3 Stocks to Buy Ahead of the Next Market Crash

After navigating the stock market crash in March and the rally in April, it’s easy to slip into the short-term mindset of panicking over losses and celebrating gains. Instead, we should look ahead and scoop up strong players whose shares have suffered only temporarily and stocks that may protect our portfolios during the next market crash…

It is also wise to diversify, investing in a variety of sectors to better insulate your investments.

With those parameters in mind, here are three stocks to consider investing in.

1. Bristol Myers Squibb

Pharmaceutical giant Bristol Myers Squibb (NYSE:BMY) has the opportunity for major growth ahead thanks to the acquisition of Celgene late last year. The company now has nine prescription-based products that generate more than $1 billion in annual sales each. Through the deal, Bristol Myers Squibb gained access to valuable assets such as blockbuster cancer drug Revlimid.

Revlimid sales climbed 13% in the first quarter compared to the same quarter last year under Celgene, to $2.9 billion, to become Bristol Myers Squibb’s top-selling drug. The acquisition also offered Bristol Myers Squibb a valuable boost to its drug pipeline, with the possibility of six product launches in the near term. That represents more than $15 billion in potential sales. In the first quarter, Bristol Myers Squibb also saw strength in drugs that were already part of its portfolio prior to the Celgene deal. Anticoagulant Eliquis posted a 37% gain in sales as the company’s second-best-selling drug.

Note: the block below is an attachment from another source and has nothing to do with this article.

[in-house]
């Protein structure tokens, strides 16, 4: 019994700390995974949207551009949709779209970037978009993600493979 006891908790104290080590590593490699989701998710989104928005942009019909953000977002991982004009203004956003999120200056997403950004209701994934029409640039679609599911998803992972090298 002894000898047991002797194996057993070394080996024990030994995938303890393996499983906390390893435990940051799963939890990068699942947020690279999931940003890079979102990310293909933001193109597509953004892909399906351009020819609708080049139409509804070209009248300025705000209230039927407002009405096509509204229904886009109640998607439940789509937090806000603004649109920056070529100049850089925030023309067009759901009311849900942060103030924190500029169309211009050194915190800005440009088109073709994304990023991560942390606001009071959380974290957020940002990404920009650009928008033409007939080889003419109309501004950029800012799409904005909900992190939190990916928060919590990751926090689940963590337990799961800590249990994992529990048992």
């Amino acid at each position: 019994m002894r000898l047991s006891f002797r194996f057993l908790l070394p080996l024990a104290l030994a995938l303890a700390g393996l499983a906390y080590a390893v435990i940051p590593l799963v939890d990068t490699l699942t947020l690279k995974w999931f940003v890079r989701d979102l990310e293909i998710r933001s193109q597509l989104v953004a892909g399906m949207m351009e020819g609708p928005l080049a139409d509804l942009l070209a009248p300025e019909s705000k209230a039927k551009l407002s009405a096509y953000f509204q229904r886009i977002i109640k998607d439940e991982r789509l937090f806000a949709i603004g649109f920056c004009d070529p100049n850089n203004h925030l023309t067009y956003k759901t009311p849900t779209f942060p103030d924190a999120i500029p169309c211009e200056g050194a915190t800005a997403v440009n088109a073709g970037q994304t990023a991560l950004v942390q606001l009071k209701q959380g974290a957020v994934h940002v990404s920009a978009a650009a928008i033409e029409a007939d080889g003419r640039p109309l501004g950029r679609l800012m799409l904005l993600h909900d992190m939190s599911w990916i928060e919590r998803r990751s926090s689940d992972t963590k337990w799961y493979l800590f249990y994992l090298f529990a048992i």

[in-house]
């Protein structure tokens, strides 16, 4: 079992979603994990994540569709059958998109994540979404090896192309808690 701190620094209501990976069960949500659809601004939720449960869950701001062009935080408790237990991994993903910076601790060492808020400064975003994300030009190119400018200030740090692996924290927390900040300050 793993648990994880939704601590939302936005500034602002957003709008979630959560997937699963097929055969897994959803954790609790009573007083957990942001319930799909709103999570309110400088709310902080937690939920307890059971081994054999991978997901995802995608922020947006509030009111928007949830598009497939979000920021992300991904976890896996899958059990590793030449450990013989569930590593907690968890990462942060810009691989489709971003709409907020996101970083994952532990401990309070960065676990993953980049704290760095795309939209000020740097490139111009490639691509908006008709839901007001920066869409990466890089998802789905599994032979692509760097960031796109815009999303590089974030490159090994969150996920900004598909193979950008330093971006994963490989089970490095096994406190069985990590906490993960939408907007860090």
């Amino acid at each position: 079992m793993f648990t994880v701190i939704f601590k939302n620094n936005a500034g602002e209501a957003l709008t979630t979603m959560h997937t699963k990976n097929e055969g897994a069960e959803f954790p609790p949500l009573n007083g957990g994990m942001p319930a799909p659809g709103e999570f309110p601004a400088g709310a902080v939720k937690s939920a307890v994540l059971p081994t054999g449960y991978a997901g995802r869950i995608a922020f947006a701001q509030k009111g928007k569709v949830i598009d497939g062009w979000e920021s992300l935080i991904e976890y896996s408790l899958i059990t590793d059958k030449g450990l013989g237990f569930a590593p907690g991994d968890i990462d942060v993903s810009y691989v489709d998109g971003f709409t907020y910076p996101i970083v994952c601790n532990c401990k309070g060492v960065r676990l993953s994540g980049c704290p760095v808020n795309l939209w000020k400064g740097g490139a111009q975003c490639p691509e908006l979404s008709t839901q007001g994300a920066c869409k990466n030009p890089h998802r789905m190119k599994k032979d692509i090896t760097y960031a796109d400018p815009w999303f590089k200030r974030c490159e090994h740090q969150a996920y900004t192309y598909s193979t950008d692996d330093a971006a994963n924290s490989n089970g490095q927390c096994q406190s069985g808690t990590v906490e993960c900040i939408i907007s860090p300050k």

Bristol Myers Squibb has surpassed analysts’ earnings per share estimates for the past four quarters, and annual revenue has been climbing since 2015. The stock is down 4.9% for the year and is trading near its lowest in relation to book value since 2011. This offers a great entry point for a pharmaceutical company that is set to deliver increased revenue in the years to come.

2. Target

Revenue at Target (NYSE:TGT) has been on the rise since 2017, and the retail giant has aggressively expanded and adapted to the market to ensure future gains. These efforts include an increased digital presence, more pickup and delivery offers, and added investment in a strong portfolio of owned brands. Target has warned investors that profit may be lower in the next earnings report due to the coronavirus outbreak. While its stores have managed to remain open as essential businesses, shoppers have been buying fewer higher-margin items like clothing as they opt for essentials. But this is a temporary situation.

Target increased digital sales by more than 25% for the sixth straight year in 2019, when it posted a 29% gain. And order pick-up, drive-up, and Target’s shipping service grew more than 90% last year. As for owned brands, Target has grown its children’s clothing line Cat & Jack into a multi-billion-dollar brand. Earlier this year, it launched activewear brand All in Motion, focused on inclusivity in sizing and style and, of course, affordability. Once the coronavirus downturn has passed, this brand may be an interesting growth driver.

Target’s shares have slipped 9.7% this year, and they are trading at about 18 times trailing 12-month earnings, lower than peer Walmart, which trades at 23 times earnings. At this level, Target is a good buy for the long-term investor.

3. Clorox

Clorox (NYSE:CLX), a well-known maker of cleaning products, is unsurprisingly one of the stock market winners during the current health crisis. The stock has gained 33% this year. As consumers focus on keeping their environment clean as the coronavirus circulates, sales have surged for Clorox’s products. Clorox posted a 32% increase in sales of cleaning products and a 71% increase in pre-tax earnings in its fiscal 2020 third quarter. The company reported overall sales growth of 15% for the period. This sort of quarter is exceptional for Clorox. Annual sales have been growing since 2015 but in the low single digits. For example, sales rose by 1% in fiscal 2019.

But there are two reasons to add Clorox to a long-term portfolio. The coronavirus has made consumers more keenly aware of…

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